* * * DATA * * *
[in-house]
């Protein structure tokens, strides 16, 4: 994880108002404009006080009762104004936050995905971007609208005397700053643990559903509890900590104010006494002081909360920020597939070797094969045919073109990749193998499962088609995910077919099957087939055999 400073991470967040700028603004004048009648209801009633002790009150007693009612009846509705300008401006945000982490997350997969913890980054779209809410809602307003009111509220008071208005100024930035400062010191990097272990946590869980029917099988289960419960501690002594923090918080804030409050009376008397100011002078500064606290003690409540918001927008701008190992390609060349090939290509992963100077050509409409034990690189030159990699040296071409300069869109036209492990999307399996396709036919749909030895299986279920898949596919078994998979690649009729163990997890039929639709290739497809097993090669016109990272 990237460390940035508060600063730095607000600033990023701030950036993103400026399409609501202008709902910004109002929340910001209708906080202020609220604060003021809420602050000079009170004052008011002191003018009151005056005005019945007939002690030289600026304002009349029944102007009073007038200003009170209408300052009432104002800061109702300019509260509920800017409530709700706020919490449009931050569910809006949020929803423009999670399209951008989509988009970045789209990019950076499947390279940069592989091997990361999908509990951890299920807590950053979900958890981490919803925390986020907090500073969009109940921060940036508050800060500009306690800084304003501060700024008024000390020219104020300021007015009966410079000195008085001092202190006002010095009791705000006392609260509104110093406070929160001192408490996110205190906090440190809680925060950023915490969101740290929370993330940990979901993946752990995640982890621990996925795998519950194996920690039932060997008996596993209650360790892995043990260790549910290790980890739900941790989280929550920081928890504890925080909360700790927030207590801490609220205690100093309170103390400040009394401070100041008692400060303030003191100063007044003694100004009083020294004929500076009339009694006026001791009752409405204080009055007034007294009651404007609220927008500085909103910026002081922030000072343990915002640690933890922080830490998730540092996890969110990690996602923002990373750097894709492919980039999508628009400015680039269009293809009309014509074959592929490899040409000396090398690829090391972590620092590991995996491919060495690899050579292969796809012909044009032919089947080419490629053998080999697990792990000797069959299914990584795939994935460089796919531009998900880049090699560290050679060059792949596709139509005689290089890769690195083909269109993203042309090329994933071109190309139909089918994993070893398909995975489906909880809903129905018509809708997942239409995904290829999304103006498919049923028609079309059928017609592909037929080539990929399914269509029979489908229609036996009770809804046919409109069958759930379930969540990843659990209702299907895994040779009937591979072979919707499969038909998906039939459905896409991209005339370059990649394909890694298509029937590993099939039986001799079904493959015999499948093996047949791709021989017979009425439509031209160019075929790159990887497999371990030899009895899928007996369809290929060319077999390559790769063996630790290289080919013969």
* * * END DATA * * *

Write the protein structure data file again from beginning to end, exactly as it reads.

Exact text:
[in-house]
């Protein structure tokens, strides 16, 4: 994880108002404009006080009762104004936050995905971007609208005397700053643990559903509890900590104010006494002081909360920020597939070797094969045919073109990749193998499962088609995910077919099957087939055999 400073991470967040700028603004004048009648209801009633002790009150007693009612009846509705300008401006945000982490997350997969913890980054779209809410809602307003009111509220008071208005100024930035400062010191990097272990946590869980029917099988289960419960501690002594923090918080804030409050009376008397100011002078500064606290003690409540918001927008701008190992390609060349090939290509992963100077050509409409034990690189030159990699040296071409300069869109036209492990999307399996396709036919749909030895299986279920898949596919078994998979690649009729163990997890039929639709290739497809097993090669016109990272 990237460390940035508060600063730095607000600033990023701030950036993103400026399409609501202008709902910004109002929340910001209708906080202020609220604060003021809420602050000079009170004052008011002191003018009151005056005005019945007939002690030289600026304002009349029944102007009073007038200003009170209408300052009432104002800061109702300019509260509920800017409530709700706020919490449009931050569910809006949020929803423009999670399209951008989509988009970045789209990019950076499947390279940069592989091997990361999908509990951890299920807590950053979900958890981490919803925390986020907090500073969009109940921060940036508050800060500009306690800084304003501060700024008024000390020219104020300021007015009966410079000195008085001092202190006002010095009791705000006392609260509104110093406070929160001192408490996110205190906090440190809680925060950023915490969101740290929370993330940990979901993946752990995640982890621990996925795998519950194996920690039932060997008996596993209650360790892995043990260790549910290790980890739900941790989280929550920081928890504890925080909360700790927030207590801490609220205690100093309170103390400040009394401070100041008692400060303030003191100063007044003694100004009083020294004929500076009339009694006026001791009752409405204080009055007034007294009651404007609220927008500085909103910026002081922030000072343990915002640690933890922080830490998730540092996890969110990690996602923002990373750097894709492919980039999508628009400015680039269009293809009309014509074959592929490899040409000396090398690829090391972590620092590991995996491919060495690899050579292969796809012909044009032919089947080419490629053998080999697990792990000797069959299914990584795939994935460089796919531009998900880049090699560290050679060059792949596709139509005689290089890769690195083909269109993203042309090329994933071109190309139909089918994993070893398909995975489906909880809903129905018509809708997942239409995904290829999304103006498919049923028609079309059928017609592909037929080539990929399914269509029979489908229609036996009770809804046919409109069958759930379930969540990843659990209702299907895994040779009937591979072979919707499969038909998906039939459905896409991209005339370059990649394909890694298509029937590993099939039986001799079904493959015999499948093996047949791709021989017979009425439509031209160019075929790159990887497999371990030899009895899928007996369809290929060319077999390559790769063996630790290289080919013969």